Wamblee Tonka Rowland Sentenced in U.S. District Court
|U.S. Attorney’s Office May 23, 2013|
The United States Attorney’s Office announced that during a federal court session in Billings, on May 23, 2013, before U.S. District Judge Donald W. Molloy, Wamblee Tonka Rowland, a 34-year-old resident of Lame Deer and an enrolled member of the Northern Cheyenne Tribe, was sentenced to a term of:
- Prison: 24 months
- Special assessment: $100
- Supervised release: three years
Rowland was sentenced in connection with his guilty plea to assault with a dangerous weapon.
In an offer of proof filed by Assistant U.S. Attorney Lori Harper Suek, the government stated it would have proved at trial the following:
On July 16, 2012, the victim was at her home in Lame Deer, which is within the boundaries of the Northern Cheyenne Indian Reservation. Rowland and the victim got into a verbal argument that escalated to the point where Rowland threw rocks at her. Rowland threatened to kill the victim and told her that he was going to get his gun. Rowland then walked to his house, in the same neighborhood, and retrieved a shotgun. He loaded the gun with shells, walked toward the victim, and confronted her with the gun. He cocked the gun and pointed it at her. The victim retreated into her residence but, once inside, remembered that her children were outside and went back out to retrieve her kids. The victim was afraid that Rowland would shoot her in front of her kids.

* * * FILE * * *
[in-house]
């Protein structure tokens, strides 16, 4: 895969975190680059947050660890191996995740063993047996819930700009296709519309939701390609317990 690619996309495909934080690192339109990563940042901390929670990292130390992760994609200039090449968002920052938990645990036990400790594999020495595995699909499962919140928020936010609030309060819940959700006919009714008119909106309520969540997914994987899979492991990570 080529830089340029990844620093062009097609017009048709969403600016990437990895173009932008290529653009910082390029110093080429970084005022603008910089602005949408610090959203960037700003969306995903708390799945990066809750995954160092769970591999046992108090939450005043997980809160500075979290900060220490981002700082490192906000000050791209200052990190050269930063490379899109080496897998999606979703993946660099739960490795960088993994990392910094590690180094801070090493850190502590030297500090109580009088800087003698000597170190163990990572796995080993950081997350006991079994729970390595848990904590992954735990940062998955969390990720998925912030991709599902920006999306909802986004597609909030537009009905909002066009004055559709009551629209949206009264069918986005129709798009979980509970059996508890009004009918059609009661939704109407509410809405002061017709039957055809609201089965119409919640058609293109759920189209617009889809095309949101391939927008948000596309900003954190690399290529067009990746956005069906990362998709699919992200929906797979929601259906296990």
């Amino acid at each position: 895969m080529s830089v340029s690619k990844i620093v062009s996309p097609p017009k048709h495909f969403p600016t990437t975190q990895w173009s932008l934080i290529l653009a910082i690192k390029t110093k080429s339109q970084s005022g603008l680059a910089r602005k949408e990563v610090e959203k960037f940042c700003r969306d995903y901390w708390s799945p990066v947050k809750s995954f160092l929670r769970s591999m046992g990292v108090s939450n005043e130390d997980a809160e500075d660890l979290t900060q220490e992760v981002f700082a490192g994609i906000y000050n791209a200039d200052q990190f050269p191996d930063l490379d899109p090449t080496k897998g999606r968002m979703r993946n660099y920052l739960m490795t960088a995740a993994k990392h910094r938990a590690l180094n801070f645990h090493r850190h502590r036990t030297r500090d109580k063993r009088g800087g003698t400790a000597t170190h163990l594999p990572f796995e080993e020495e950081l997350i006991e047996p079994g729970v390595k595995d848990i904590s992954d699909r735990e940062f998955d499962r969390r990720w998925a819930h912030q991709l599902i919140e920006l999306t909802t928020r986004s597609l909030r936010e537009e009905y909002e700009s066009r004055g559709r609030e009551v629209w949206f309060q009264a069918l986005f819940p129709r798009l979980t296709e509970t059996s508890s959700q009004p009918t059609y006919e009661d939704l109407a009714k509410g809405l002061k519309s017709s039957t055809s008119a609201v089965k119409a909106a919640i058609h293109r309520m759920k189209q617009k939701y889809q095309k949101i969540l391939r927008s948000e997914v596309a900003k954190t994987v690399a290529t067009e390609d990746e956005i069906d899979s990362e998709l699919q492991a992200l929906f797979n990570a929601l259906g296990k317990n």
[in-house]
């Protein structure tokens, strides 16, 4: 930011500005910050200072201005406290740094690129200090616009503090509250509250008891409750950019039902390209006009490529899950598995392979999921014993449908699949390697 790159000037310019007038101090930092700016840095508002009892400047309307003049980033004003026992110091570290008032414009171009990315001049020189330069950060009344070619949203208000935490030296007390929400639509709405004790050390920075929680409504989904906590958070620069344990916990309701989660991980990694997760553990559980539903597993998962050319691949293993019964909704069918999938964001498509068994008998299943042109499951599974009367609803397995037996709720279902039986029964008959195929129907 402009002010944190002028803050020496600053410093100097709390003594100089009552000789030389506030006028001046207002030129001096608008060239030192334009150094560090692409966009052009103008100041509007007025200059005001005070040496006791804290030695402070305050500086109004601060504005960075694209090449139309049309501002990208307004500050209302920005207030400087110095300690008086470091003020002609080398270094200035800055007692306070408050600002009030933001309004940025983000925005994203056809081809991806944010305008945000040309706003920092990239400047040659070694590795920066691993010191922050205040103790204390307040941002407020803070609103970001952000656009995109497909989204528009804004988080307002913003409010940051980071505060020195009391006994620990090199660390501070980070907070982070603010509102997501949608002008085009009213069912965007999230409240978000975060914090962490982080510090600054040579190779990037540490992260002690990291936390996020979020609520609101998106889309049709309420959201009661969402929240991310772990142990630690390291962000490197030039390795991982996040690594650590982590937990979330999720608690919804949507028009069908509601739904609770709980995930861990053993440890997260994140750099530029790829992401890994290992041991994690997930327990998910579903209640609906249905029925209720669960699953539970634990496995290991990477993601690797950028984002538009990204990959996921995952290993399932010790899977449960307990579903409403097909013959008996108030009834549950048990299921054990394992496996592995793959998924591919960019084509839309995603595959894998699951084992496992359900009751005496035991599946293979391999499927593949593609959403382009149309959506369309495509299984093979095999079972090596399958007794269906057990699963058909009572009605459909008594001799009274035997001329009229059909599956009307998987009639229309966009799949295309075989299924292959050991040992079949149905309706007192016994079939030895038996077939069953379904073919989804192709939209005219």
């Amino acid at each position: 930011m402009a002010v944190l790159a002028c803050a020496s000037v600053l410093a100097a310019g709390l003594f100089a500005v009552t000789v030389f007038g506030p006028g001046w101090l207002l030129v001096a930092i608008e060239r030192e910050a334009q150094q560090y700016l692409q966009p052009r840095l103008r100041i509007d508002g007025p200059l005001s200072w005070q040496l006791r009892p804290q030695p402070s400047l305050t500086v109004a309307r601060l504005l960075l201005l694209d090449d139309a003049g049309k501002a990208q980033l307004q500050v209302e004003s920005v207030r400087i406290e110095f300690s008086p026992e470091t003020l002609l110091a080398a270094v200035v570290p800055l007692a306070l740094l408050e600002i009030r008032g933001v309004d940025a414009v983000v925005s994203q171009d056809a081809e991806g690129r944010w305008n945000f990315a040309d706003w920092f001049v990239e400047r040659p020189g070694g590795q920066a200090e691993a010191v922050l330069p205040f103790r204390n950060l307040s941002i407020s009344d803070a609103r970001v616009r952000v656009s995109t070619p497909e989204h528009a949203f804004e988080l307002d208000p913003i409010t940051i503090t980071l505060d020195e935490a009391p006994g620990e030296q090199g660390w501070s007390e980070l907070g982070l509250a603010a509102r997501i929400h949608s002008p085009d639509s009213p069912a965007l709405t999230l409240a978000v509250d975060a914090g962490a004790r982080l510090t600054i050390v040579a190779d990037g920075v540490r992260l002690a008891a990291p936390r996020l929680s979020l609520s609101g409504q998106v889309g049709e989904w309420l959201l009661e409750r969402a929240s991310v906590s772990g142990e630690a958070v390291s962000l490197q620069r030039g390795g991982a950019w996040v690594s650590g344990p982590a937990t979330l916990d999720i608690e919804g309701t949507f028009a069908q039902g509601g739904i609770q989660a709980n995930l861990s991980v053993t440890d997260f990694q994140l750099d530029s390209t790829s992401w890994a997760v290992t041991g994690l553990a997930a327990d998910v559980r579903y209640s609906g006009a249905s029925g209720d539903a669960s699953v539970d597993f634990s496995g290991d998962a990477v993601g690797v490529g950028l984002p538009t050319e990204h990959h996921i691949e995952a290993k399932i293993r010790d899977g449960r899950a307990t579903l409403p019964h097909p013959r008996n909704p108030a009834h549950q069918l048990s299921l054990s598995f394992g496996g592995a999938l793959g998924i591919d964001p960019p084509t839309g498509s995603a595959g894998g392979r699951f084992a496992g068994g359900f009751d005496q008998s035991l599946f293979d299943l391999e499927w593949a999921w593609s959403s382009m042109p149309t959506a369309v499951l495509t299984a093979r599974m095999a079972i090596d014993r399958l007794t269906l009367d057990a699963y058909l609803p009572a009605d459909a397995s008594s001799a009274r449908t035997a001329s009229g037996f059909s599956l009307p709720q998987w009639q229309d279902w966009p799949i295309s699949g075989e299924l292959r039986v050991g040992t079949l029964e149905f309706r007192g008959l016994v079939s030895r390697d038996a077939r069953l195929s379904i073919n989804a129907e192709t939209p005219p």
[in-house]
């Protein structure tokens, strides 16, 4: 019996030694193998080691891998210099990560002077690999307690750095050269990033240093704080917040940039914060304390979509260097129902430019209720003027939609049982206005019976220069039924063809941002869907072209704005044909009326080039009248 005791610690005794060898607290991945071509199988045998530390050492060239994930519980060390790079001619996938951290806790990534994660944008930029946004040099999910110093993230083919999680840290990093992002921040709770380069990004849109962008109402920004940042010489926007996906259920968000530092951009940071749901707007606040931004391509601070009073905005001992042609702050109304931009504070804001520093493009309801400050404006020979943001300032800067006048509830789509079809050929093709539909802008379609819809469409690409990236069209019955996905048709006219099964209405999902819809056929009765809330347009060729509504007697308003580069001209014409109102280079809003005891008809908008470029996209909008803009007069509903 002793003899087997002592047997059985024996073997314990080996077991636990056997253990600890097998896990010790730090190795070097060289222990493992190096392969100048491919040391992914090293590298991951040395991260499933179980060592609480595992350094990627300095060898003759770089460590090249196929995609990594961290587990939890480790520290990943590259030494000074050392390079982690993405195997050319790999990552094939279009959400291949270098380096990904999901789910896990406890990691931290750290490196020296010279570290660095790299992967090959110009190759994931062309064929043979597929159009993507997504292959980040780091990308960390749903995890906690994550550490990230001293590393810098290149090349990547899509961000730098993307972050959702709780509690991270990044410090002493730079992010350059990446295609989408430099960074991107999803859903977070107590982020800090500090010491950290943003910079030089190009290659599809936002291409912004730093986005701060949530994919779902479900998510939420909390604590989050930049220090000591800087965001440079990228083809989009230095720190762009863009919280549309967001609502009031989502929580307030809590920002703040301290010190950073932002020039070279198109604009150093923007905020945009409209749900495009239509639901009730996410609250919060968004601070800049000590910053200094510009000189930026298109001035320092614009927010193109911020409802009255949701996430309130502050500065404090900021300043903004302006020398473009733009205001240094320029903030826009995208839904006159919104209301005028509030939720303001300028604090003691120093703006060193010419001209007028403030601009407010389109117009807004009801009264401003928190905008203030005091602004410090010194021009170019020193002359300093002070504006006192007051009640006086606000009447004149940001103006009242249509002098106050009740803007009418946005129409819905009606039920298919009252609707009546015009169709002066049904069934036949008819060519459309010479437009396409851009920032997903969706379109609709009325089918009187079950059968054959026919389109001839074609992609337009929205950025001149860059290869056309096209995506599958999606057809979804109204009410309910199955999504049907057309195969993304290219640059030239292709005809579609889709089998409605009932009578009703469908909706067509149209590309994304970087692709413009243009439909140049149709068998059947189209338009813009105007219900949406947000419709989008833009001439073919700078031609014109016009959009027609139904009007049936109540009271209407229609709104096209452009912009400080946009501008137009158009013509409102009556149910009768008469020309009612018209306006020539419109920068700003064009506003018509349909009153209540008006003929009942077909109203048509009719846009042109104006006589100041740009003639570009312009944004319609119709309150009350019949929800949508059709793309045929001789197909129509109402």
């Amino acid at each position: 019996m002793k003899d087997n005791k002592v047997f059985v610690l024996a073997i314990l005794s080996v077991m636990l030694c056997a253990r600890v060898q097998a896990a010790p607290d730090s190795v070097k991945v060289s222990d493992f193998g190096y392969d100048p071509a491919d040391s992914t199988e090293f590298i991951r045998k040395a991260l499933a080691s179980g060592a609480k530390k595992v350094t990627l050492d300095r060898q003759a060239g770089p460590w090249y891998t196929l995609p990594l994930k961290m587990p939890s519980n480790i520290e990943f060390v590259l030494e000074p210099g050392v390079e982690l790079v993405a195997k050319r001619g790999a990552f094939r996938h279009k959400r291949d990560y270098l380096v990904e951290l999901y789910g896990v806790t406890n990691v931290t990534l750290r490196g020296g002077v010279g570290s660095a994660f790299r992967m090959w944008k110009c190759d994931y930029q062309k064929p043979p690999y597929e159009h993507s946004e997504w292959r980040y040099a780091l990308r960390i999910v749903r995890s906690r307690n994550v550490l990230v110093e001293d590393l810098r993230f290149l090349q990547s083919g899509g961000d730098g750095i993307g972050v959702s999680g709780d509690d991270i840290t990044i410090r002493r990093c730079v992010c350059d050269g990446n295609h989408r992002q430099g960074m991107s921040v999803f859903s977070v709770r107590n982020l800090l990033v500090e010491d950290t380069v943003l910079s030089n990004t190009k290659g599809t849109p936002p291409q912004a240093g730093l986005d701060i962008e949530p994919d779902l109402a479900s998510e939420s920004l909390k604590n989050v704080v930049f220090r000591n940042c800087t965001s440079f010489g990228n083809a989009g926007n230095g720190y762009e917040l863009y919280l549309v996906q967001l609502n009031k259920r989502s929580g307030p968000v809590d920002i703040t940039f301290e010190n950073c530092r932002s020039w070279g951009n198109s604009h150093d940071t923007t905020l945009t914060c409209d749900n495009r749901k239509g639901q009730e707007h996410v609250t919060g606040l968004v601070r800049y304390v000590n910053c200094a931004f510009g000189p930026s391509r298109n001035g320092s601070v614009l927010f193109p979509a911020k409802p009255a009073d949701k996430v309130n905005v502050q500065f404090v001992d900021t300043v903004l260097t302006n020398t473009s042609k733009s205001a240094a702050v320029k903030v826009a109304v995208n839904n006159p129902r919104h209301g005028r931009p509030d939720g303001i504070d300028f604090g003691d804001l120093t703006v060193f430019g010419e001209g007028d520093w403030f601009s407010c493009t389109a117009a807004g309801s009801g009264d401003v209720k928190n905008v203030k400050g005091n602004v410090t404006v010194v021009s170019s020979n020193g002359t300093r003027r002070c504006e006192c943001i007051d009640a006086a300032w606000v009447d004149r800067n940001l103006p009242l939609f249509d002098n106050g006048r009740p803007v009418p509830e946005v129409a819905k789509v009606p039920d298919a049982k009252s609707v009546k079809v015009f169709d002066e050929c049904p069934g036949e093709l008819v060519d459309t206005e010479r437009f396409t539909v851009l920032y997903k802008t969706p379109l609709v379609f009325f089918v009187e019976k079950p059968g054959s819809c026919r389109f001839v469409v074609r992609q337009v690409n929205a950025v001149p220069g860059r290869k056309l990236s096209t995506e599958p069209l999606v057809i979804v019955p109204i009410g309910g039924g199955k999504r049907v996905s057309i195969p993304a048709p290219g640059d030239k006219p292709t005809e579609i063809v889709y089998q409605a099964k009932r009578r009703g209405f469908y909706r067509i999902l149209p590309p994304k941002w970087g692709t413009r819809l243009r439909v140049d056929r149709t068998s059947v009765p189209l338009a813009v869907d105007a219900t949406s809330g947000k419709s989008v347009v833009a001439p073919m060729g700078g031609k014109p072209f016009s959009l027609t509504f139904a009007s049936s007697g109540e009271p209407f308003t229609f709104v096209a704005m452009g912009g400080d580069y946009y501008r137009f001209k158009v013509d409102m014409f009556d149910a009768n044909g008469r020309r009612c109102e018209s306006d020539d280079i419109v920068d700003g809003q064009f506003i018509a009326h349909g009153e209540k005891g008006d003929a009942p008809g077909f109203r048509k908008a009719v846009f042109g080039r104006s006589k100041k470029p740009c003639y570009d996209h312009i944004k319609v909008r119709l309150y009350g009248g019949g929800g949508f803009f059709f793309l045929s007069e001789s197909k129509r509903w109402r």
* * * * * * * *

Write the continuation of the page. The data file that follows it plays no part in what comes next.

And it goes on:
Rowland’s common-law wife was outside Rowland’s house and witnessed the altercation with the victim. She tried to calm Rowland down, but Rowland’s response was to point the gun at her. When interviewed, though, Rowland’s common-law wife said that she was not afraid because the gun was not operational and she believed that she could calm Rowland down.
The police were called by neighbors who also witnessed the altercation. Rowland retreated into his house, hid the shotgun, and then hid under a table. He was arrested while trying to hide. He had shells in his pocket. The shotgun was seized.
Law enforcement test fired the shotgun and confirmed that it is operational.
Because there is no parole in the federal system, the “truth in sentencing” guidelines mandate that Rowland will likely serve all of the time imposed by the court. In the federal system, Rowland does have the opportunity to earn a sentence reduction for “good behavior.” However, this reduction will not exceed 15 percent of the overall sentence.
The investigation was a cooperative effort between the Federal Bureau of Investigation and the Bureau of Indian Affairs.